The Nocebo Effect and Natural Gas
Recent announcement of a financial loss by Jersey Shore Hospital has included statements to the effect natural gas development could be a factor in bad debt increases that caused the loss. Comparison with other hospitals, however, suggests there may be other more important factors.
A story appeared recently in the Williamsport Sun-Gazette regarding the impact of natural gas workers without insurance on the economics of the Jersey Shore Hospital. It suggested uninsured workers employed by gas company sub-contractors were leaving the hospital with unpaid bills and had contributed to a financial loss by the institution. This could be a real problem and certainly demands more study, but there’s also evidence a nocebo effect may be in play.
A nocebo effect is, from a practical perspective, the opposite of a placebo effect. It is a negative reaction or response based only on a subject’s pessimistic belief and expectation something will produce negative consequences even though there is no basis for such belief or expectation. It is very clear Jersey Shore Hospital has experienced a big uptick in uncompensated care and bad debt. It is not clear, from the financial data alone, this trend is unusual or related to natural gas development, although the hospital administration may well have other data supporting its explanation. It’s also possible there are a variety of factors and natural gas is just the easiest one on which to blame things due to preconceived ideas and perceptions.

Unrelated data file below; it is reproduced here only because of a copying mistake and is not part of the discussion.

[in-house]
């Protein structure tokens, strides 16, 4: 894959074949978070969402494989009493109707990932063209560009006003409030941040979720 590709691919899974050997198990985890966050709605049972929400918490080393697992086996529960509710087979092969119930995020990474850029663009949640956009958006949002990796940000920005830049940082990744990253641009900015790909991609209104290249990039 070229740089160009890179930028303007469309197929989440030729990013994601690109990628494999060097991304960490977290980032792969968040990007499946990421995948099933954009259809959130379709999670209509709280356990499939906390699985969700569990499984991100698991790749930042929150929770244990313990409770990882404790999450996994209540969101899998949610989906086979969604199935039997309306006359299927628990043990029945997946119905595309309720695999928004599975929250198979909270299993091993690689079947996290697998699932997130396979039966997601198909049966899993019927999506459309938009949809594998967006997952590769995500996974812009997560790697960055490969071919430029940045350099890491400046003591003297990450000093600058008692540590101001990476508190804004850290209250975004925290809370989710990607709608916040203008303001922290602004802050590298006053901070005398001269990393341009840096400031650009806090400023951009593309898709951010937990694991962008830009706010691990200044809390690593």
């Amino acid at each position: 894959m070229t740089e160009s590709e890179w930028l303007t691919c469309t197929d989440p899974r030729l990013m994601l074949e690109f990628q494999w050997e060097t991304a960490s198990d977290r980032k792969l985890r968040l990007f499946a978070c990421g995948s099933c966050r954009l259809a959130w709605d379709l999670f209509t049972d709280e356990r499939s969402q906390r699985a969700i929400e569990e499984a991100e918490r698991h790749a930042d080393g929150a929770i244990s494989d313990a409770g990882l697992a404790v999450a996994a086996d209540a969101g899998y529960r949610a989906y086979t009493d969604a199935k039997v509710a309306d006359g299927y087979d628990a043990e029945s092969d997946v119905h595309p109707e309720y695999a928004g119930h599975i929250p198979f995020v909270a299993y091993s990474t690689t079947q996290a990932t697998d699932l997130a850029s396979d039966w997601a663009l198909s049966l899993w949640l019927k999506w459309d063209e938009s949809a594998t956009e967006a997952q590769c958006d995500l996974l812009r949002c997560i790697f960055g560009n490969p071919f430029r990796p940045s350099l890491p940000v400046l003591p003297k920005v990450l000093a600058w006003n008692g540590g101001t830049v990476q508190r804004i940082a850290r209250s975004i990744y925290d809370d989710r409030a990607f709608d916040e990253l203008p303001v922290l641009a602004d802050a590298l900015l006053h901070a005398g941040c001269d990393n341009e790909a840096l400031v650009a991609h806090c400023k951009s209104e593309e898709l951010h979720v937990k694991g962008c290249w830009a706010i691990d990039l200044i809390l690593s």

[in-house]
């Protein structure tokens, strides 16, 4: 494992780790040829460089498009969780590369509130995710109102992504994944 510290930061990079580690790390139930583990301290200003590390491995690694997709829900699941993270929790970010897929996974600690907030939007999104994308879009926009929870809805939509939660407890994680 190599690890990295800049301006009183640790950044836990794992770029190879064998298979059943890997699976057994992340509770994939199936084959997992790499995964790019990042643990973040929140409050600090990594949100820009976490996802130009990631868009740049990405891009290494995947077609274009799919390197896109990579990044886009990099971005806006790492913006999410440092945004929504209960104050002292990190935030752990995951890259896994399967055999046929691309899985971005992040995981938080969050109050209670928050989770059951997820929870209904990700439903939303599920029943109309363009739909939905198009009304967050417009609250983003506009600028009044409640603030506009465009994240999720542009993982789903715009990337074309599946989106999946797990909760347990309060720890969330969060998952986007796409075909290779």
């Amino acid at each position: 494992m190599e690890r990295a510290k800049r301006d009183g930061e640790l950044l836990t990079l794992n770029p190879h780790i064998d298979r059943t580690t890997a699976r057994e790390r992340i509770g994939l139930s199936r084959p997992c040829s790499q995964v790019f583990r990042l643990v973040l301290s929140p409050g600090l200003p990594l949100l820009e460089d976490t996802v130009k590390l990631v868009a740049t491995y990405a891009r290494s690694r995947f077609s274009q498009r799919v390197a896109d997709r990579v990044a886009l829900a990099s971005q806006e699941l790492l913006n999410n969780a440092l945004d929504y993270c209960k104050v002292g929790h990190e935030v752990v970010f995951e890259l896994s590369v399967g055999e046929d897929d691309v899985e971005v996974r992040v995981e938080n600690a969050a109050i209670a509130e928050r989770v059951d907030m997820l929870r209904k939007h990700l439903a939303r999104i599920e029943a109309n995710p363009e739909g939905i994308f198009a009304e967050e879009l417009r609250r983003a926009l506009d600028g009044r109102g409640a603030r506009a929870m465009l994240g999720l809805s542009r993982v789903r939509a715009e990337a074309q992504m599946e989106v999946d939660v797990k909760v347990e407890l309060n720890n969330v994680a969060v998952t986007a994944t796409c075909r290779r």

Financial data for 10 rural hospitals, five each in areas with and without significant Marcellus Shale development activity, indicate rising bad debts are common to both and Jersey Shore Hospital’s experience cannot automatically be assumed to relate to natural gas development, although it could be a factor, just as any new construction or development activity might be.
I served on the board of directors of the Wayne Memorial Health System in Honesdale between 1989 and 2001, the last five years as chair. This experience, while hardly serving to qualify me as an expert, did provide some familiarity with the world of health acre accounting. It’s a complicated world where there are not only bad debts but “adjustments for uncompensated care,” under different programs. Let’s just say it’s complicated. Still, there are some standard ways of reporting hospital financial data, particularly on 990 tax returns that non-profits use to report to the IRS.
When I read the Sun-Gazette story, it made me wonder, based on past experience, whether there might be additional factors and a nocebo effect involved. I downloaded the 990 returns for 10 different rural Pennsylvania hospitals for the years 2008-2010 to see what patterns might exist (2011 data is generally not yet available). I chose five hospitals from areas with natural gas development, including not only Jersey Shore Hospital, but also Barnes-Kasson (Susquehanna), Endless Mountains Health (Montrose), Soldiers & Sailors (Wellsboro) and Memorial Hospital of Towanda. I balanced these selections with five from counties little or no Marcellus Shale activity, including Evangelical Community (Lewisburg), Gnaden Huetten (Lehighton), Lewistown, Palmerton and Wayne Memorial (Honesdale).